Tales from My First Pride

People

Tales from My First Pride

Illustration: Akshita Monga

I

arrived at Mumbai’s August Kranti Marg on the sunny afternoon of January 28, a short while before the beginning of my first Pride march. Once it commenced, the sound of the Nasik dhols were almost deafening. A gigantic rainbow flag swept over our heads, briefly blocking out a scorching afternoon sun. It occurred to me, as I stood on the edges of this frenzy, that this was the first time I would be actively engaging with members of my community. I took a deep breath and stepped right in.

Two years ago I came to terms with the fact that I’m bisexual. Since then, I’ve been fortunate enough to meet more people who are accepting than those who are “queer-phobic” (alternatively called assholes), but I had never stepped out for a march in public. As I stood there, in the centre of this euphoric crowd, I wondered what had taken me so long to come out. I guess the prospect of mingling with a large crowd has always frightened me, but this year I realised that daunting as the idea may be, our strength eventually lay in numbers. And as socially awkward as I am, it is in this crowd made up of fabulous, exhilarating people, boys adorned in jhumkas and transpeople decked in their finest, that I belong.

Queer Azaadi Mumbai Pride Parade 2017

The Mumbai Pride saw an euphoric crowd made up of fabulous and exhilarating people.

Hindustan times/Getty images

There were many for whom the question of attending Pride had been a difficult decision. Rohit and his friends eventually decided that being here was far more important than being afraid. For the longest time, he struggled to place his finger on what seemed to set him apart from his peers back in Ratnagiri. “I didn’t understand what was different about me until I came to Mumbai.” Here, in the warm embrace of the city’s vibrant culture, he was introduced to Facebook groups for queer men. Sometimes he’s afraid that his family suspects. Nevertheless, he wouldn’t like to be any other way.

Pride_rohit_ashish (1)

Rohit and his friends (on the left) set aside their apprehension and joined Pride this year. Ashish (on the right) sports a beard with his sari to remind us that clothes are gender-less.

Prachee Narkar/ Arré

Ensconced in the safety of others like them, people like Harsh (name changed) felt secure wearing a crop top, and wig with long dark hair. Shy as a rabbit, Harsh confided in me about how the entire outfit had been nicked from a cousin sister’s closet. Ashish, who came from Pune to join the march reminisced about the Bangalore Pride and how his friend who’s a drag queen had suggested that he wear an elegant black sari for the parade. He described how every time he puts on feminine clothing, he ensures that his beard is grown out. To him, both humans and clothes shouldn’t have to endure society’s oppressive gender norms.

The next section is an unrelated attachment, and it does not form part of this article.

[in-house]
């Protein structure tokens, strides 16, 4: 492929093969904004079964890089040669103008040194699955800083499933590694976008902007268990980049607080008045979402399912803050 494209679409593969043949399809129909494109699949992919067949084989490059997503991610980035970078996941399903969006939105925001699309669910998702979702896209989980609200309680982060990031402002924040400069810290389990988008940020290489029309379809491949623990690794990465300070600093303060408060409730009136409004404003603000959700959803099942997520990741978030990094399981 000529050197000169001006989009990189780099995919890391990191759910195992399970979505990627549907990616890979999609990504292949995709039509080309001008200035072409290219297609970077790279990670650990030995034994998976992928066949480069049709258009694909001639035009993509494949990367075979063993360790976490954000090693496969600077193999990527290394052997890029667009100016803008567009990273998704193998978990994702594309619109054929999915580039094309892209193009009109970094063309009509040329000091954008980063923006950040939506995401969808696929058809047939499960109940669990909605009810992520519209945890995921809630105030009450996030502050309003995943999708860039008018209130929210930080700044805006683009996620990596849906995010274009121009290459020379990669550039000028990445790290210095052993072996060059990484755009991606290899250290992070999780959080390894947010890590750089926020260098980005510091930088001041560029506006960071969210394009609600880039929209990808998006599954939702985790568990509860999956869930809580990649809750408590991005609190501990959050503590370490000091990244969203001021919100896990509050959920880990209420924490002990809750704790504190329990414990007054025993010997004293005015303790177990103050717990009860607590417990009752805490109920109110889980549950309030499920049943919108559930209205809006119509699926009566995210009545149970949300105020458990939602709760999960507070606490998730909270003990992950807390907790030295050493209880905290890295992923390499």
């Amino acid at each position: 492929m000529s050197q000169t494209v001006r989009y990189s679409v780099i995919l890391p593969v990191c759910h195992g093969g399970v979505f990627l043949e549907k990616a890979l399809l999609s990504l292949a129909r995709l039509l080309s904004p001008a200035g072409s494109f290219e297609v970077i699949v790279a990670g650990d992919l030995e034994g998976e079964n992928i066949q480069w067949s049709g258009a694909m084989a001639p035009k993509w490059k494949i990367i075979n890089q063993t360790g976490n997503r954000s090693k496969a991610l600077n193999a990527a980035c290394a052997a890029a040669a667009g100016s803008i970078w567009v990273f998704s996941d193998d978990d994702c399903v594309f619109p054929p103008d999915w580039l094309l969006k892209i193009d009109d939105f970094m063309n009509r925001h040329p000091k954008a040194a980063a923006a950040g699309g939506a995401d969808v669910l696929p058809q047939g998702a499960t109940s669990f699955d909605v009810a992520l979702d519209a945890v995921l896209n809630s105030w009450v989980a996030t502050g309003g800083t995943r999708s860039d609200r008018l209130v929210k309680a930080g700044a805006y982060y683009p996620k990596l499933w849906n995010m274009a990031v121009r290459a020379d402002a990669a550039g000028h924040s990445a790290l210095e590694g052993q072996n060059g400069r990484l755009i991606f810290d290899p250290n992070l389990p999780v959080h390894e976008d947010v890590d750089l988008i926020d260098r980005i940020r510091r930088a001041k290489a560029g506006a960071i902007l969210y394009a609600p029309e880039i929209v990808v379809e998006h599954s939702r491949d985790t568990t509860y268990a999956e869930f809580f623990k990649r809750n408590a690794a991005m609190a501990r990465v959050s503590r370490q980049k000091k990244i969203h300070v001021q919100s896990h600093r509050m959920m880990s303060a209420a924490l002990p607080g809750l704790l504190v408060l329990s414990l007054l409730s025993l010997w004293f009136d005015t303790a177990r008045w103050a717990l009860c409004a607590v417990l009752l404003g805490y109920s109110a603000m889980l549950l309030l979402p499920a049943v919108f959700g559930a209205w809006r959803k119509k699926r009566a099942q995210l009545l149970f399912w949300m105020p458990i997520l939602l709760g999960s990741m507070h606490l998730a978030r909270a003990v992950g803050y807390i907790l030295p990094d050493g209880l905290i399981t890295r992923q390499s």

Queer Azaadi Mumbai Pride Parade 2017

In this crowd made up of boys adorned in jhumkas and transpeople decked in their finest, I realised that I belong.

Hindustan times/Getty images

Marching alongside these free spirits, were a small band of medical students from KEM, Nair, Sion, and JJ hospitals carrying the signs “Future Doctors For equality” who had decided to join the march to express solidarity with the cause. “If doctors would make an effort to talk about how being queer is okay, it would make a whole lot of difference to the community,” they explained. They tell me about their friends who are struggling to come out of the closet, constantly afraid of how the world will treat them if they live their lives the way they wish to.

Queer Azaadi Mumbai Pride Parade 2017

It was heart-warming to find support from medical students who recognise the importance of dispelling ignorance regarding the queer community.

Hindustan times/Getty images

I took it all in, amazed that I had taken so long to be here. Standing next to me, part of the crowd but still hesitant, was a mother who decided she wanted to accompany her daughter, Rhea, to Pride this year. She stood beside the young woman before the march began, looking almost awkward. “The days preceding her coming out to me, I could tell something in her behaviour was a bit odd,” she told me. Rhea had mostly remained upset, avoiding conversation but when her mother finally understood what was going on, she knew nothing about the way she loved her daughter would change. She worries sometimes though, saying that no parent wants their child to lead a difficult life.

Queer Azaadi Mumbai Pride Parade 2017

Everyone marches at Pride for their own reasons. Some are even there to support their families and friends.

Hindustan times/Getty images

Every bit of Rhea’s mom reminds me of my mother, who’s still coming to terms with my sexuality. She continues to think of it as a choice I have made, referring to my bisexuality as “that orientation”. I know that it will take endless patience on both our parts for her to finally make peace with this but I’m ready to wait. What matters is that I took my first step and I showed up. Everything else is just a matter of time.

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